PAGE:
quinta-feira, setembro 17, 2009

Cultura de Celebridades nos EUA

The origin of the term fame remounts to the name of the ancient Greek mythological female figure named Pheme, who was a divine personification of the phenomena of public renown for the actions of an individual. Pheme had the power to attribute either honorable notability or generate scandalous depreciative rumors relatively to such actions. Pheme generated the Heroes and Villains of ancient Greek society. How important is fame today in America for the common citizen relatively to what it was in the times of ancient Greece? Why is fame nowadays centralized in the shallow life of media elected celebrities? Is fame nowadays expressed though the Hero/Villain dichotomy? Can a famous individual be characterized consensually throughout the society?
In my opinion, answering this sequence of questions can shed light on the central question - Why does celebrity culture dominate American culture? Production and consumption of culture within the US is higher in the urban centers of the east and west coasts. Consequent to America’s social diversity within cities like NYC or LA, where good and bad are not consensually attributed to characterize many aspects of human behavior, the American idols of today are not flawless human beings, but contain an amalgam of subjectively defined qualities and defects as any other common US citizen. Due to their ethereal curriculum, politians and intellectuals do not fit in this prerequisite of humanity in order to become famous and dominate the firmament of American culture, but celebrities do. A divorced, atheist or adulterer individual would never be elected for any political office. A scholar involved in sexual harassment or drug consumption would promptly be excluded of any American academic system. Celebrities can do all of these things.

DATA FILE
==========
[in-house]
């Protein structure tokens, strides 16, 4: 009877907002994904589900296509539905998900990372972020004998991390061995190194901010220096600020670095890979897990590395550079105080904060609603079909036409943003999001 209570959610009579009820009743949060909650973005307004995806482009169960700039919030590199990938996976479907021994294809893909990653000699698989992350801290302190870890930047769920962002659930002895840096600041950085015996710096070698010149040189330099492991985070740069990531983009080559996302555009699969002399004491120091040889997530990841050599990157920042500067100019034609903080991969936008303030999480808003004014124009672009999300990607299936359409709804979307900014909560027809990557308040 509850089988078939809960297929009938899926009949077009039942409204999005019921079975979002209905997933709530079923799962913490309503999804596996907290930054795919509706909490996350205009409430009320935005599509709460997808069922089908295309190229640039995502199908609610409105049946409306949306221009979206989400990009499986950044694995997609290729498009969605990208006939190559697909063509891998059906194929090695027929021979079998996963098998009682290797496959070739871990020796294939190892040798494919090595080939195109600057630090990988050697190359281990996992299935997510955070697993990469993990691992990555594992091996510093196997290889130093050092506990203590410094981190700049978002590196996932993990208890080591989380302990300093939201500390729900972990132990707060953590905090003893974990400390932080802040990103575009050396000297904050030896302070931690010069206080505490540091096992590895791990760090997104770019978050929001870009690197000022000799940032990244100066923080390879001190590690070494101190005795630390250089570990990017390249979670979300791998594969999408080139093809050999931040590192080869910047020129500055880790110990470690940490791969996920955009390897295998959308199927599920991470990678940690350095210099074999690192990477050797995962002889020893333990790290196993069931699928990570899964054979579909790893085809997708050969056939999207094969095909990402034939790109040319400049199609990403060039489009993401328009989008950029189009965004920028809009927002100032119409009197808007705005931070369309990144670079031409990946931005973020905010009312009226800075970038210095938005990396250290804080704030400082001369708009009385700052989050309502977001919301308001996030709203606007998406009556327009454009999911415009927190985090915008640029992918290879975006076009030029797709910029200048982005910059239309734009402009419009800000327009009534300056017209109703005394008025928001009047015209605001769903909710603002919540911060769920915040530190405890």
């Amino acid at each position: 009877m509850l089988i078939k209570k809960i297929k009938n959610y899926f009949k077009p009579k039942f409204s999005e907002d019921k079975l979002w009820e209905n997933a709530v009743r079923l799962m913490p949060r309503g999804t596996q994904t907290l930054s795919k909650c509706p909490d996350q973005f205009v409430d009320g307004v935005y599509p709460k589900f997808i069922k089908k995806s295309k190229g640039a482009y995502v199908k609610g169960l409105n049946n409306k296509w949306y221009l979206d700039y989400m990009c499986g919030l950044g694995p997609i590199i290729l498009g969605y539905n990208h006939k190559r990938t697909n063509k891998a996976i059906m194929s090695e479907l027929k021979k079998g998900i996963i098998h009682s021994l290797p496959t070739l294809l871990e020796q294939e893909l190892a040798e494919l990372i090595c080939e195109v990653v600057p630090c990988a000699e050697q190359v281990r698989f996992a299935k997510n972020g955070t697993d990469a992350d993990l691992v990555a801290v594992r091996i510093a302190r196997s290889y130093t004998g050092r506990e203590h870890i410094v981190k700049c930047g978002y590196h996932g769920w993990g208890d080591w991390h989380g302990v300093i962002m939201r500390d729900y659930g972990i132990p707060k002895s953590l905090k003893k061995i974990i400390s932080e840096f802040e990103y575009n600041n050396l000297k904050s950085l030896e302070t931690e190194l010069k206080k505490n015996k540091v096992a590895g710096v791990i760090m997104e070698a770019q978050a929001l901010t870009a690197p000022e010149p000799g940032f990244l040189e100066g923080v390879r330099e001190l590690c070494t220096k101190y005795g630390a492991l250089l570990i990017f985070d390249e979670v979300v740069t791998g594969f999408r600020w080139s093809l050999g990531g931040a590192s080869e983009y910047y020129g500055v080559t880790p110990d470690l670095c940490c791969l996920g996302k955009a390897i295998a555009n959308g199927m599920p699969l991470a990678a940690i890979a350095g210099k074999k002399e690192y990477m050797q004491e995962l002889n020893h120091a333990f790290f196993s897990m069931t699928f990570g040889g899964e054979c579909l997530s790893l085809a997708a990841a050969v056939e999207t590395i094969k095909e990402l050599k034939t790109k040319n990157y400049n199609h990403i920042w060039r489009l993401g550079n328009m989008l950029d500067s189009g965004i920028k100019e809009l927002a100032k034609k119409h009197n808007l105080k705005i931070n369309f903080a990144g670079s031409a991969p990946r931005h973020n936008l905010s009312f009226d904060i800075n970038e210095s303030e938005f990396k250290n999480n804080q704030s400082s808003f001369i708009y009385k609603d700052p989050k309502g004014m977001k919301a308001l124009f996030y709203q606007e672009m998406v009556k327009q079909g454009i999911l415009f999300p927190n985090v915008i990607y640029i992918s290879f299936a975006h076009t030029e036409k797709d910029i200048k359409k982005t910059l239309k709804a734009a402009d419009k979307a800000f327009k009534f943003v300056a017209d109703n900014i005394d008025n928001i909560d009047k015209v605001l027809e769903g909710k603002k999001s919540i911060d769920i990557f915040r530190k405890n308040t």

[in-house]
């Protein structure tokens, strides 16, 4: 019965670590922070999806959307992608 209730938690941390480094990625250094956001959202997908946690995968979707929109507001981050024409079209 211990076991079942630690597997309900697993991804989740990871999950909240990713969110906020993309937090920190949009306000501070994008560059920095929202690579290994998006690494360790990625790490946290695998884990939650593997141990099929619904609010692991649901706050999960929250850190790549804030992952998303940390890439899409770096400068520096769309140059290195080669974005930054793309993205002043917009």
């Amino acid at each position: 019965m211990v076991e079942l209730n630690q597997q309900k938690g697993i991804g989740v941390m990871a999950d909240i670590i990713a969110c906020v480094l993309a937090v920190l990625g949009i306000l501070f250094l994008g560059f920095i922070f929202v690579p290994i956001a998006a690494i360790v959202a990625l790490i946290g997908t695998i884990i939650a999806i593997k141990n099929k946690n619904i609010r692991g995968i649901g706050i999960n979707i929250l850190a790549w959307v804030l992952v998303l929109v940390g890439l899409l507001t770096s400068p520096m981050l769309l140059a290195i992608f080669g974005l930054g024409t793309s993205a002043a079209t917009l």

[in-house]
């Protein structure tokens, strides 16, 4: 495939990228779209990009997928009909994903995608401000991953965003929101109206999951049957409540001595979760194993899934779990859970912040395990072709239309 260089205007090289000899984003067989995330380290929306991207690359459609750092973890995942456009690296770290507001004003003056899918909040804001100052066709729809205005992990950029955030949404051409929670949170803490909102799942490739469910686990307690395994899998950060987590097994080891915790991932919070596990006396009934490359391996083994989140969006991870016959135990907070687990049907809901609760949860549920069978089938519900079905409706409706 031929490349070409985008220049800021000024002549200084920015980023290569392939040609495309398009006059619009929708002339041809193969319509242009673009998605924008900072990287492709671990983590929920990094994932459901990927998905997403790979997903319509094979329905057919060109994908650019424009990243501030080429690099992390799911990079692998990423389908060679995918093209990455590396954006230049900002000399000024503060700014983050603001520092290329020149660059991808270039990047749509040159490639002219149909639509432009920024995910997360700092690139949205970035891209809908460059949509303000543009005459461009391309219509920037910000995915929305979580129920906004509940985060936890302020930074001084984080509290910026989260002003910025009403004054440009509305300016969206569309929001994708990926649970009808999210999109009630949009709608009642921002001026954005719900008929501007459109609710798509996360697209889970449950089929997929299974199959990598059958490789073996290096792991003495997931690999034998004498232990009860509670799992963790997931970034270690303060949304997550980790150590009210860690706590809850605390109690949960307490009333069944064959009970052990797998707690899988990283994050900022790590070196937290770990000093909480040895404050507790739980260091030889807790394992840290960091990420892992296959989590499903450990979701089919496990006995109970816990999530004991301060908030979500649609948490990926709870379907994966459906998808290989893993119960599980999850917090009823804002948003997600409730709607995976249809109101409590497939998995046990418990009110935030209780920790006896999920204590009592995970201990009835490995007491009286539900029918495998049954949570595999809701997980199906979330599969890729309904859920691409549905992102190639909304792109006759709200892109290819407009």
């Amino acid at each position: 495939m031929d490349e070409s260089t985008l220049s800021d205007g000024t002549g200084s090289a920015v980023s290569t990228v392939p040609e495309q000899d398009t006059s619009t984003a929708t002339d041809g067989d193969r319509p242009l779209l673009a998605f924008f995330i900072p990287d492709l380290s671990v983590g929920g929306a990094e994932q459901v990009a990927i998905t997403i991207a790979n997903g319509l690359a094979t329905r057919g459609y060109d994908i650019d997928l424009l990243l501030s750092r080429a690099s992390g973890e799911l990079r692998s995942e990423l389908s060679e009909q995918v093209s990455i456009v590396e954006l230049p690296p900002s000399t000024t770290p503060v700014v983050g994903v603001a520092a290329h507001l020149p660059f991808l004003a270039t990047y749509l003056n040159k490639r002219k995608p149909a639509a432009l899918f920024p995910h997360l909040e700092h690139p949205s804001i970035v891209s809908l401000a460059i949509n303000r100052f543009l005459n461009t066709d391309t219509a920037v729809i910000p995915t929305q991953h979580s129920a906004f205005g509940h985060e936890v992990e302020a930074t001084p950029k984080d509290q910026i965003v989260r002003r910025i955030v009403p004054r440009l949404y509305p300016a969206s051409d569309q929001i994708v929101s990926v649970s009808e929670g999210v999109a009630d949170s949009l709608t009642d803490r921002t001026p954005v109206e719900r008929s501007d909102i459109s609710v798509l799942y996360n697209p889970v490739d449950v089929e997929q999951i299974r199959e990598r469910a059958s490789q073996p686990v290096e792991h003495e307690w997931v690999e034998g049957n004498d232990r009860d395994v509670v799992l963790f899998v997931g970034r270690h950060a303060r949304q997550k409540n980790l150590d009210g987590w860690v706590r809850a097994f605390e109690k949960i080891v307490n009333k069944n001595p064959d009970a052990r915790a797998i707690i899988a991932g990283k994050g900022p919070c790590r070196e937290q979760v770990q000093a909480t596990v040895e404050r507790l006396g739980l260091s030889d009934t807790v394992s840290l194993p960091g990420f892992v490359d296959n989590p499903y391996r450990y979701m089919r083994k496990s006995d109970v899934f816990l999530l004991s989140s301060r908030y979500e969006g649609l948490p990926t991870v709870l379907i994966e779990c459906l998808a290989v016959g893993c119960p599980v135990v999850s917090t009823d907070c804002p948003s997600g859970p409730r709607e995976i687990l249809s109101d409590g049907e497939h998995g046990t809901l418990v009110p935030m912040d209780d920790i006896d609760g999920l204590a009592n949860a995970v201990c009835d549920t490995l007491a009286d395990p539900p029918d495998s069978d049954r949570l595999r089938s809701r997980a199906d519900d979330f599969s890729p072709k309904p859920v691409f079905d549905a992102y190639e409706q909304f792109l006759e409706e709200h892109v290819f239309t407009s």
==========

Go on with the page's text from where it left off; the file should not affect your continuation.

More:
During to the times of ancient Greece and all the periods that have globally passed until the contemporary age, only a minority of women and men were treated according to the premises defined in the declaration of rights of man and of the citizen of the French Revolution. The twentieth century is usually characterized as the century of the masses, of the people. In the last century, the access to information and products, that were once the privilege of the few, gradually became the daily life of the many due to globalization, industrialization, scientific and technological advances, associated to the dependence of politics from the seduction and motivation of the masses in the development of both democratic and autocratic regimes. With a sequence of events that ended in the abolition of racial segregation and the implementation of a culture where ethnical, racial and religious diversities are treated as value to society, today everyone is a citizen in the US, every women and men are humans with the same rights. Consequently, the culture of constant gossip and manipulation of the narcissistic egos of public figures, which used to be the essence of social activity in the courts of European monarchies, are now the essence of social activity in a way that is transversal to all social and economical classes in the US. Through the Internet today, anyone can throw any kind of information into the public space without passing through any kind of public or private regulative agent. Contrarily to what used to occur in the days when the State or upper class mass media owners, influenced by the cultural and political elite of their times, had the power to dictate what was turned public or not, today anyone can manipulate the public space. Considering that the American economy is directed according to capitalist standards, where also cultural production, together with many aspects of social activity, is generally motivated to generate profit, mass culture today is highly dependent on the interaction between the incognitos Youtube publishers / consumers and the traditional generators and vehicles of culture, information and entertainment.

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